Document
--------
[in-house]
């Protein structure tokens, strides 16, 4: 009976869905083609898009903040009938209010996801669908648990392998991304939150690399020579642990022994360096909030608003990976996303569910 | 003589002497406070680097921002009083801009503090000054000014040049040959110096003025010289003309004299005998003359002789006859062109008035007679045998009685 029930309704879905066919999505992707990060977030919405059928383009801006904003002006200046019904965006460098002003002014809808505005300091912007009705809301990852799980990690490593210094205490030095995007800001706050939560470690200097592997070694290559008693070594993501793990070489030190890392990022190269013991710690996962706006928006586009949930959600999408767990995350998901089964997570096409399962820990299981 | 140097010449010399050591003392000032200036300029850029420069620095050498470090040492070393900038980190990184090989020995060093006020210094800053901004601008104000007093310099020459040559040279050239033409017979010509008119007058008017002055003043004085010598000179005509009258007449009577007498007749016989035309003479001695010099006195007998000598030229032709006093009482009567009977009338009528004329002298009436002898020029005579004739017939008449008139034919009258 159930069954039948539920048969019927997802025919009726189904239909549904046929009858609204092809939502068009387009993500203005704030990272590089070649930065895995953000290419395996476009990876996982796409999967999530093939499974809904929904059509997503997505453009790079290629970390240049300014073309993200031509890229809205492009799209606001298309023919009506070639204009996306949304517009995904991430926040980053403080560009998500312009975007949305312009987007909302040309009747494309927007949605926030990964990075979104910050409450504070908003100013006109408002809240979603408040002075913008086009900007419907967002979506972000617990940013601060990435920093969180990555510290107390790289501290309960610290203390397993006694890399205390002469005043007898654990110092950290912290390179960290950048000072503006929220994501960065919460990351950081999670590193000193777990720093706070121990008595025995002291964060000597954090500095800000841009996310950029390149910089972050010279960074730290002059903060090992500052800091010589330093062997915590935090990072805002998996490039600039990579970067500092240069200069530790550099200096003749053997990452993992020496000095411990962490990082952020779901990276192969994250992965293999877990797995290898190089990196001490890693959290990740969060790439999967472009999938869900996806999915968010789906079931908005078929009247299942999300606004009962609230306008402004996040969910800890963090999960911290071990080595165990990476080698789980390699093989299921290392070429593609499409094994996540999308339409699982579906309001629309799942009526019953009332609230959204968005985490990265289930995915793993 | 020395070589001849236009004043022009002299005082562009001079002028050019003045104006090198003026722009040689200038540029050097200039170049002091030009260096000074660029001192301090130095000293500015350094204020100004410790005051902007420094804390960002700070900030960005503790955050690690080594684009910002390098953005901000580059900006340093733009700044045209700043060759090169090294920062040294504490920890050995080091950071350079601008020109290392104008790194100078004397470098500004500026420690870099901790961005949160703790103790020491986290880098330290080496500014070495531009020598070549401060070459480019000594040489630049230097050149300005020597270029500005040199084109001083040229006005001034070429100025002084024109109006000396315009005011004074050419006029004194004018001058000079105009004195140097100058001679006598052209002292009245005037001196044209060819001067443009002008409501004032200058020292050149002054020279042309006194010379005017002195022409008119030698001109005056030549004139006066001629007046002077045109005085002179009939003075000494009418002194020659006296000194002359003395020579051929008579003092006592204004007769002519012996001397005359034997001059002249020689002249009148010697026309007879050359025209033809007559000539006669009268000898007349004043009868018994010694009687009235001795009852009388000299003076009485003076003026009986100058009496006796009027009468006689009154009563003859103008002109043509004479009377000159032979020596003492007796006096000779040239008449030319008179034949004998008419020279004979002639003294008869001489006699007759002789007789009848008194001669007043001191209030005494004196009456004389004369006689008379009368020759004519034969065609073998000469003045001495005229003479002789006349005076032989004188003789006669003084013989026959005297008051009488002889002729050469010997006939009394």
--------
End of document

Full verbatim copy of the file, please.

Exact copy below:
[in-house]
């Protein structure tokens, strides 16, 4: 009976869905083609898009903040009938209010996801669908648990392998991304939150690399020579642990022994360096909030608003990976996303569910 | 003589002497406070680097921002009083801009503090000054000014040049040959110096003025010289003309004299005998003359002789006859062109008035007679045998009685 029930309704879905066919999505992707990060977030919405059928383009801006904003002006200046019904965006460098002003002014809808505005300091912007009705809301990852799980990690490593210094205490030095995007800001706050939560470690200097592997070694290559008693070594993501793990070489030190890392990022190269013991710690996962706006928006586009949930959600999408767990995350998901089964997570096409399962820990299981 | 140097010449010399050591003392000032200036300029850029420069620095050498470090040492070393900038980190990184090989020995060093006020210094800053901004601008104000007093310099020459040559040279050239033409017979010509008119007058008017002055003043004085010598000179005509009258007449009577007498007749016989035309003479001695010099006195007998000598030229032709006093009482009567009977009338009528004329002298009436002898020029005579004739017939008449008139034919009258 159930069954039948539920048969019927997802025919009726189904239909549904046929009858609204092809939502068009387009993500203005704030990272590089070649930065895995953000290419395996476009990876996982796409999967999530093939499974809904929904059509997503997505453009790079290629970390240049300014073309993200031509890229809205492009799209606001298309023919009506070639204009996306949304517009995904991430926040980053403080560009998500312009975007949305312009987007909302040309009747494309927007949605926030990964990075979104910050409450504070908003100013006109408002809240979603408040002075913008086009900007419907967002979506972000617990940013601060990435920093969180990555510290107390790289501290309960610290203390397993006694890399205390002469005043007898654990110092950290912290390179960290950048000072503006929220994501960065919460990351950081999670590193000193777990720093706070121990008595025995002291964060000597954090500095800000841009996310950029390149910089972050010279960074730290002059903060090992500052800091010589330093062997915590935090990072805002998996490039600039990579970067500092240069200069530790550099200096003749053997990452993992020496000095411990962490990082952020779901990276192969994250992965293999877990797995290898190089990196001490890693959290990740969060790439999967472009999938869900996806999915968010789906079931908005078929009247299942999300606004009962609230306008402004996040969910800890963090999960911290071990080595165990990476080698789980390699093989299921290392070429593609499409094994996540999308339409699982579906309001629309799942009526019953009332609230959204968005985490990265289930995915793993 | 020395070589001849236009004043022009002299005082562009001079002028050019003045104006090198003026722009040689200038540029050097200039170049002091030009260096000074660029001192301090130095000293500015350094204020100004410790005051902007420094804390960002700070900030960005503790955050690690080594684009910002390098953005901000580059900006340093733009700044045209700043060759090169090294920062040294504490920890050995080091950071350079601008020109290392104008790194100078004397470098500004500026420690870099901790961005949160703790103790020491986290880098330290080496500014070495531009020598070549401060070459480019000594040489630049230097050149300005020597270029500005040199084109001083040229006005001034070429100025002084024109109006000396315009005011004074050419006029004194004018001058000079105009004195140097100058001679006598052209002292009245005037001196044209060819001067443009002008409501004032200058020292050149002054020279042309006194010379005017002195022409008119030698001109005056030549004139006066001629007046002077045109005085002179009939003075000494009418002194020659006296000194002359003395020579051929008579003092006592204004007769002519012996001397005359034997001059002249020689002249009148010697026309007879050359025209033809007559000539006669009268000898007349004043009868018994010694009687009235001795009852009388000299003076009485003076003026009986100058009496006796009027009468006689009154009563003859103008002109043509004479009377000159032979020596003492007796006096000779040239008449030319008179034949004998008419020279004979002639003294008869001489006699007759002789007789009848008194001669007043001191209030005494004196009456004389004369006689008379009368020759004519034969065609073998000469003045001495005229003479002789006349005076032989004188003789006669003084013989026959005297008051009488002889002729050469010997006939009394």